American Gods, Neil Gaiman

Okay. I’ve been attempting to read Neil Gaiman’s American Gods for what feels like forever. I can’t get through it. Maybe if I had more time (it’s already way overdue at the library), I would venture onwards. Maybe not.

It’s a mind-bender, that’s for sure. The characters are realistic (in a sense) and the world is rendered beautifully to make it feel very normal at times. But then there’s the fact that several (most) of the main characters are either ancient gods or, in one case, dead. There are odd trips away from the “real” world to foray into what I can only describe as ‘god-land,’ in which accurate descriptions are apparently difficult. Well, whispers the English major in me, that’s clearly a way to force the reader to identify more closely with the main character, Shadow, who as a human is equally as confused as you are right now. He’s probably freaking out more than you are, despite the fact that he seems amazingly even-keel about the whole thing. Thanks, Major English, for whipping me back into shape.

Anyway, it was too much. I couldn’t feel the thread of the story taking me anywhere. The only thing that pulls all the odd disparate elements together is this idea that “there’s a storm coming,” which is, at best, vague and unhelpful though slightly ominous. Honestly, it makes me feel like there’s an old wizened Southern man in flannel and overalls speaking to me around the piece of wheat in his mouth, or perhaps a hand-rolled cigarette.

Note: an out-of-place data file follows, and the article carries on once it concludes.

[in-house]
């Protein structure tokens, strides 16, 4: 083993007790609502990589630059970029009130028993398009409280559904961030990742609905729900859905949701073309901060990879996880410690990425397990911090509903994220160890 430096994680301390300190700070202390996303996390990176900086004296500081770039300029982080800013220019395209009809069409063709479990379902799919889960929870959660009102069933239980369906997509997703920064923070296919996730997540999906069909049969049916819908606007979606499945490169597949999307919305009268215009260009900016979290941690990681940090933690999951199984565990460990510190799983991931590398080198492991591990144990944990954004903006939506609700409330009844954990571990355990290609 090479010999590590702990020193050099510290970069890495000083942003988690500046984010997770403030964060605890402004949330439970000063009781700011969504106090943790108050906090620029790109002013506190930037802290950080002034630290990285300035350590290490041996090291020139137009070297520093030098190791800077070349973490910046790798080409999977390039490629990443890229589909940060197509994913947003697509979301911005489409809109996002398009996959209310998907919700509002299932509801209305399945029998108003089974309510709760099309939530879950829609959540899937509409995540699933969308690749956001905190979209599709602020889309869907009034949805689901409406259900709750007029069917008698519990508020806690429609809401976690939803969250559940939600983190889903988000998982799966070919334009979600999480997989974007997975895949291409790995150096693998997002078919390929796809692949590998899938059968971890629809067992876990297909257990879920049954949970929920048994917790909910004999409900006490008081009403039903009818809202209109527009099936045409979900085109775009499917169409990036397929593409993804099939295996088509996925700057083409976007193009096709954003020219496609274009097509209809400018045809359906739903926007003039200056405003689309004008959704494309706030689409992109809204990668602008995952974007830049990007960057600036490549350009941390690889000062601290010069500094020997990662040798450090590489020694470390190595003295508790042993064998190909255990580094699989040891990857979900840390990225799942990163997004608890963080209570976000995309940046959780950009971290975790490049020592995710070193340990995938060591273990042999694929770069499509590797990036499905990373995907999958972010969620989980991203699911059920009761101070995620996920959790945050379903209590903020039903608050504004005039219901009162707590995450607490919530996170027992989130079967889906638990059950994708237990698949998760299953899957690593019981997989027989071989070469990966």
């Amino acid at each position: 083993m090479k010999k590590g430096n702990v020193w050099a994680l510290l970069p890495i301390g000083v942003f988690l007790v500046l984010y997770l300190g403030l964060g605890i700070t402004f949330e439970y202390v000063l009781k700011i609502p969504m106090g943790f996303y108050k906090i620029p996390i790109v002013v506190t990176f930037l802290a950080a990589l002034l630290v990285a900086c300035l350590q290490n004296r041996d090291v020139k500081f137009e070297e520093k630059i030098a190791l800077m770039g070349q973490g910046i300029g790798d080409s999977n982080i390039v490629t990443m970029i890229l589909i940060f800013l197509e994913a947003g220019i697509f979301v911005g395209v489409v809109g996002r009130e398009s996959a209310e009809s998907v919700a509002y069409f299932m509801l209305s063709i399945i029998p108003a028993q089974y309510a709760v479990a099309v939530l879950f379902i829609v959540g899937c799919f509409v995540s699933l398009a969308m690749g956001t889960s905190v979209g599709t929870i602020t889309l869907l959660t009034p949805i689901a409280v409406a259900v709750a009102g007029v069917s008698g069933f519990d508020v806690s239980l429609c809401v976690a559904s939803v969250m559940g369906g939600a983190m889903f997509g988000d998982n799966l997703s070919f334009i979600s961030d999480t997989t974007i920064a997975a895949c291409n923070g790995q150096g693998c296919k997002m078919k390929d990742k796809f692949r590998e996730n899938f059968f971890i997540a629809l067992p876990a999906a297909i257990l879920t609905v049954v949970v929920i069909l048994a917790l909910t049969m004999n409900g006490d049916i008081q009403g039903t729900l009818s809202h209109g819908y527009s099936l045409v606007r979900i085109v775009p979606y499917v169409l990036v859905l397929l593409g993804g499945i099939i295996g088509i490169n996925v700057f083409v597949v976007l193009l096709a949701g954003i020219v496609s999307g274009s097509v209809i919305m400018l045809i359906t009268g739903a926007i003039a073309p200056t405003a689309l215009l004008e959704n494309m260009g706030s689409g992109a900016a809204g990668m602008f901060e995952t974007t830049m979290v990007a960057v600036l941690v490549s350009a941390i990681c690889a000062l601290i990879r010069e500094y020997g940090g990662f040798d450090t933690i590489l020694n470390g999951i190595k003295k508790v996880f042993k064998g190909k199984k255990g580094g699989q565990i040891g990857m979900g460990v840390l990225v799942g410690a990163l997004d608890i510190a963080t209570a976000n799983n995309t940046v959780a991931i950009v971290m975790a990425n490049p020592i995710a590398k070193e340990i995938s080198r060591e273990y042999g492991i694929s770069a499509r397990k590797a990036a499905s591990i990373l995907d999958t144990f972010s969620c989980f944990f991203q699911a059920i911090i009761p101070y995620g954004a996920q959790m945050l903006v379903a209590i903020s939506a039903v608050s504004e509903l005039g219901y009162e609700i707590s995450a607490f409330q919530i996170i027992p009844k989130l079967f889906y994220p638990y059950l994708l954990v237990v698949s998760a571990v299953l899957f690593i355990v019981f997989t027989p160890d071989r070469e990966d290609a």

Anyway, I gave it up in favor of The Magician King by Lev Grossman, which is the sequel to The Magicians. In a sense, the books are similar in that they bring fantasy into “normal” life. But at least I’m finding The Magician King an interesting read that doesn’t completely gross me out every 15 pages or so.

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2 Comments on “American Gods, Neil Gaiman”

  1. Adam says:

    American Gods was an odd book. My biggest problem with it is that Shadow never really takes any initiative about anything in the entire book. Personally I thought that the best parts of the book were the short interludes dealing with minor gods and mythical creatures.

    To me many of Gaiman’s books are kind of one off books, he’s telling the story from the viewpoint of a character who is along for the ride rather than the character who is driving the action. He’s a very talented writer, but the way he sets up his books almost starts him out in a hole before you even have a chance of getting into the book.

  2. ovenandink says:

    That’s a good point. He doesn’t take control of anything; instead, he’s content to let Wednesday use him without protest. In that way, Shadow is less of a main character and more of a vehicle for viewing the action. Maybe I would have liked the book more if Shadow were a more compelling character with motivations of his own.


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